Understanding Diabetes Refresh

Posted by Pharmacist on April 03, 2011

Diabetes is a chronic (lifelong) disease that is marked by high levels of sugar in the blood.  25.8 million children and adults in the United States -8.3% of the population- have diabetes.  7 million people in the U.S. have undiagnosed diabetes, and 1.9 million new cases of diabetes were diagnosed in people 20 years and older alone.  One out of every 3 people with diabetes are unaware they have this chronic condition.

There are three major types of diabetes: Type 1 diabetes, Type 2 diabetes, and gestational diabetes.  All three types share one main characteristic- the body’s inability to either make or to use insulin.  The body needs insulin in order to use glucose (which comes from food you eat) for energy.  When you don’t have enough insulin, glucose stays in the blood, creating high levels of blood sugar.  Over time, this high blood sugar causes damage to the kidneys, heart, nerves, eyes and other organs.

Type 1 diabetes starts in childhood.  The risk factors for Type 1 diabetes are:

– Genetics and family history

– Diseases of the pancreas

– Infection or illness (some rare infections and illnesses can damage the pancreas and      cause Type 1 diabetes).

Type 2 diabetes occurs when the body cant use the insulin that is produced, a condition called insulin resistance.  Typically it begins in adulthood, but it can begin at any time in life.  Because of the fact that childhood obesity is on the rise, Type 2 diabetes is being found increasingly in teenagers.  The risk factors for developing Type 2 diabetes are:

-Obesity or being overweight

-Impaired glucose tolerance or impaired fasting glucose

-Insulin resistance

-High blood pressure

-History of gestational diabetes

-Sedentary lifestyle

-Family history


Gestational diabetes is a type of diabetes triggered by pregnancy.  It is caused by hormones that are produced by the placenta during pregnancy, or by too little insulin. Risk factors for Gestational diabetes are:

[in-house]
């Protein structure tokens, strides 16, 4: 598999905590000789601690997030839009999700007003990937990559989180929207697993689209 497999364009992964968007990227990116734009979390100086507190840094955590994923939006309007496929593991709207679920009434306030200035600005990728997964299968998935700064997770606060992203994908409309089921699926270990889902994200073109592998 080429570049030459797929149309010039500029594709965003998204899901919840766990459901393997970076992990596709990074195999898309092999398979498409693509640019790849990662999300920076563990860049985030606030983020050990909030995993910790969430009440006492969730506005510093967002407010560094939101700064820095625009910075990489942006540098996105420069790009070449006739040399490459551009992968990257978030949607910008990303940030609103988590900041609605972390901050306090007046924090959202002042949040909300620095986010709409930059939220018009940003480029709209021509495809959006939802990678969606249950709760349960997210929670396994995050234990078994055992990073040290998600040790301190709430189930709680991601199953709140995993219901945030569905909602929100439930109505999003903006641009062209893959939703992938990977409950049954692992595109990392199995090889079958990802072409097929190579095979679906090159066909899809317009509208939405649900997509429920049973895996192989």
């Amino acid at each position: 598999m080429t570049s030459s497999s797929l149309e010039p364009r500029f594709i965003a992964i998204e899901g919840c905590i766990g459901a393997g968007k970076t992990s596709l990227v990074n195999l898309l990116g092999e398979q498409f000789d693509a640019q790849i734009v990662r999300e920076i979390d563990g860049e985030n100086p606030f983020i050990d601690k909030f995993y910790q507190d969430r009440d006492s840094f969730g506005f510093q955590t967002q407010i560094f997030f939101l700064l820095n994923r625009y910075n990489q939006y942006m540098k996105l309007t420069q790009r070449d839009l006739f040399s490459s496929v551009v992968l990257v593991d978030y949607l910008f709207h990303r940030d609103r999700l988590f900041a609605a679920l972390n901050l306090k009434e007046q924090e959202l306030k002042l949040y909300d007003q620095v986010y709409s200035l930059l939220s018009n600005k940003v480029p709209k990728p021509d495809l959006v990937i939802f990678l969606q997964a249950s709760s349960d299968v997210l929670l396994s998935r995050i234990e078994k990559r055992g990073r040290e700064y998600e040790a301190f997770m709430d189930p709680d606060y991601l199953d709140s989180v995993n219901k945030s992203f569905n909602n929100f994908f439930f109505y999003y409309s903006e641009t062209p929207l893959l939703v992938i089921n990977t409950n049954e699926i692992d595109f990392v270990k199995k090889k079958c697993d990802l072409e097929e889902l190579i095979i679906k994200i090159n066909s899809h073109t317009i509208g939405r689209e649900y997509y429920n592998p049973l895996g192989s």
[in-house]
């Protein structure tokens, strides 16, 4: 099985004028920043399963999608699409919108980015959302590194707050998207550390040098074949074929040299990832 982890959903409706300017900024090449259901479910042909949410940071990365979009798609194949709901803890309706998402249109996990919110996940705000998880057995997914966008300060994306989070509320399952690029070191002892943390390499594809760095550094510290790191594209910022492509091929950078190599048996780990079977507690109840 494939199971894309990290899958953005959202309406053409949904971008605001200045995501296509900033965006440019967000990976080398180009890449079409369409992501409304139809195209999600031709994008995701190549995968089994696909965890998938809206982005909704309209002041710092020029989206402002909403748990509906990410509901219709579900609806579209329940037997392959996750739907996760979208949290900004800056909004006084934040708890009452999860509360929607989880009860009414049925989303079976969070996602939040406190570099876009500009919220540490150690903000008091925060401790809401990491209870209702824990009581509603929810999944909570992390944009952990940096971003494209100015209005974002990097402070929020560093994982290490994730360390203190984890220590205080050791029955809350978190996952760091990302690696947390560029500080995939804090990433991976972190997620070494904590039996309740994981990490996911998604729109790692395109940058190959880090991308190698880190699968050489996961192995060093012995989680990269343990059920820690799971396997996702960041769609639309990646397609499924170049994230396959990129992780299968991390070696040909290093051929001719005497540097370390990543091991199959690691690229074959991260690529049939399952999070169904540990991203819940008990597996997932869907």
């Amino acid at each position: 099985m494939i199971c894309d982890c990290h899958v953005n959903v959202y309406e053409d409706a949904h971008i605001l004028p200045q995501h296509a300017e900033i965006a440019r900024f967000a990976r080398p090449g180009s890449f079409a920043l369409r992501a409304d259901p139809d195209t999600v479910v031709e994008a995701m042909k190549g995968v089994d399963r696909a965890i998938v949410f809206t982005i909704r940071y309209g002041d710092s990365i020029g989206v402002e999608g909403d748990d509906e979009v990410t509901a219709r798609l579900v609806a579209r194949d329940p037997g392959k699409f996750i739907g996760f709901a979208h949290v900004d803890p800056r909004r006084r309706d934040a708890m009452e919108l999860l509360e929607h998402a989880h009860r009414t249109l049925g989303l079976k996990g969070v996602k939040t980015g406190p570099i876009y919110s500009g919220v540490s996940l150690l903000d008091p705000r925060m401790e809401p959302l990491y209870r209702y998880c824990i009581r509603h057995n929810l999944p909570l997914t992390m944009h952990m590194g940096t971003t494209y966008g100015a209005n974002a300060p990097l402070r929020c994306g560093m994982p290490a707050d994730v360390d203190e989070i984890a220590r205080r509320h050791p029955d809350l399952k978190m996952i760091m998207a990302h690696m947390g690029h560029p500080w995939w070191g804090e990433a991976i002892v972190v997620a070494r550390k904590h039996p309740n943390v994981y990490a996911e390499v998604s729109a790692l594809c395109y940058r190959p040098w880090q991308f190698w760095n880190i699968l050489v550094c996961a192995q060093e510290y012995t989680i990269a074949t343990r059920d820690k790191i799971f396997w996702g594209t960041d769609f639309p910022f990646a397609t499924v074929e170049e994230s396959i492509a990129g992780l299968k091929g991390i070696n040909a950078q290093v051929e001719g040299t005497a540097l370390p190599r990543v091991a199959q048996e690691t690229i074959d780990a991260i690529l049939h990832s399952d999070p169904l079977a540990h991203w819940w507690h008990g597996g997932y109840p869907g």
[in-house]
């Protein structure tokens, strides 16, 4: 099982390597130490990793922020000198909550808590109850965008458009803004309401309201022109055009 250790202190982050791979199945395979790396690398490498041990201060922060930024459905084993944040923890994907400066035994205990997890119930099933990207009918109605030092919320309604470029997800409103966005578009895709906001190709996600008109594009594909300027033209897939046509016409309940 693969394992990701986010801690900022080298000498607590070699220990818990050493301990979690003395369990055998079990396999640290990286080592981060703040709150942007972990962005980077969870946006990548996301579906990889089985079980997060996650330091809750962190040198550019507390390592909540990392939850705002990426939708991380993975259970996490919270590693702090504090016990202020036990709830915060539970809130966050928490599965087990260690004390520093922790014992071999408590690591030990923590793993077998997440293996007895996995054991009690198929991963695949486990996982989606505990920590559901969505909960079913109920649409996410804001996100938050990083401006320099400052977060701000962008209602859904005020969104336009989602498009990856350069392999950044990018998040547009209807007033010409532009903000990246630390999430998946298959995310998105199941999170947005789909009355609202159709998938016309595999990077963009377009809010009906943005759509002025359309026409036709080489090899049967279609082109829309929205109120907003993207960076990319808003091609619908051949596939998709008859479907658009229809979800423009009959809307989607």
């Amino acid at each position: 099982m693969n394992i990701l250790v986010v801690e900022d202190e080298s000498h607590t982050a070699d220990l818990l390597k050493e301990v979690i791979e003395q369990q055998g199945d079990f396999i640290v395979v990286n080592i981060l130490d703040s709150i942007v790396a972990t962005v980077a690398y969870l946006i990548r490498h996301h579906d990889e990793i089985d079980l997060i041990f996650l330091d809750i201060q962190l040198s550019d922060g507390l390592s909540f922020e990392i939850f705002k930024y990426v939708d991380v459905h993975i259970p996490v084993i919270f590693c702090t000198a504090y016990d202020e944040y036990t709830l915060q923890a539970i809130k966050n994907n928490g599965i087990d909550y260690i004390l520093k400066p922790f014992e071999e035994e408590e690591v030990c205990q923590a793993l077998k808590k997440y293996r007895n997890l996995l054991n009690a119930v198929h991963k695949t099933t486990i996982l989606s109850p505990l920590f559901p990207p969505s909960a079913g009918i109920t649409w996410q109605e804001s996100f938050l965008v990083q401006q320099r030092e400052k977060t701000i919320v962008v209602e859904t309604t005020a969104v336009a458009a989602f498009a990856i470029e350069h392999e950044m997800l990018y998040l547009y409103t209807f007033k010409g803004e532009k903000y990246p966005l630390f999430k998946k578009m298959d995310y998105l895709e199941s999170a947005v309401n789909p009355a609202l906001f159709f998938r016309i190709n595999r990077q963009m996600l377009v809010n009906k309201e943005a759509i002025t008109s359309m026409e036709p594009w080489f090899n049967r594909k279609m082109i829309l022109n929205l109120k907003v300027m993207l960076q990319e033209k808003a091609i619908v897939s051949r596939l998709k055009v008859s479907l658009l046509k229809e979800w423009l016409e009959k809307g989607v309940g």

-Obesity or being overweight

-Previous glucose intolerance

-Family history


Many of the symptoms of diabetes seems harmless, which is one of the reasons diabetes often goes undiagnosed.  Early detection of diabetes symptoms and treatment can reduce the chance of developing the complications of diabetes.

Symptoms of Type 1 diabetes are:

-Frequent urination

-Unusual thirst

-Extreme hunger

-Unusual weight loss

-Extreme fatigue and irritability

Symptoms of Type 2 diabetes are:

-Any of the Type 1 symptoms

-Frequent infections

-Blurred vision

-Cuts/bruises that are slow to heal

-Tingling/numbness in the hands or feet

-Recurring skin, gum, or bladder infections

Often people with Type 2 diabetes show no symptoms.

You can prevent or delay the onset of Type 2 diabetes through a heathy lifestyle.  Here are some tips:

  1. Get more physical activity.  Exercise can help you lose weight, lower blood sugar, and boost your sensitivity to insulin.
  2. Get plenty of fiber.  Foods high in fiber including fruits, vegetables, beans, whole grains, nuts and seeds.
  3. Eat whole grains.  Whole grains may reduce your risk of diabetes and help maintain blood sugar levels.
  4. Lose extra weight.  If you are overweight, prevention will depend on weight loss.
  5. Healthy diet. Eat a variety of fruits and vegetables.  Skip the fad diets.

Make sure you share your diabetes concerns with your doctor.  Early detection is key.

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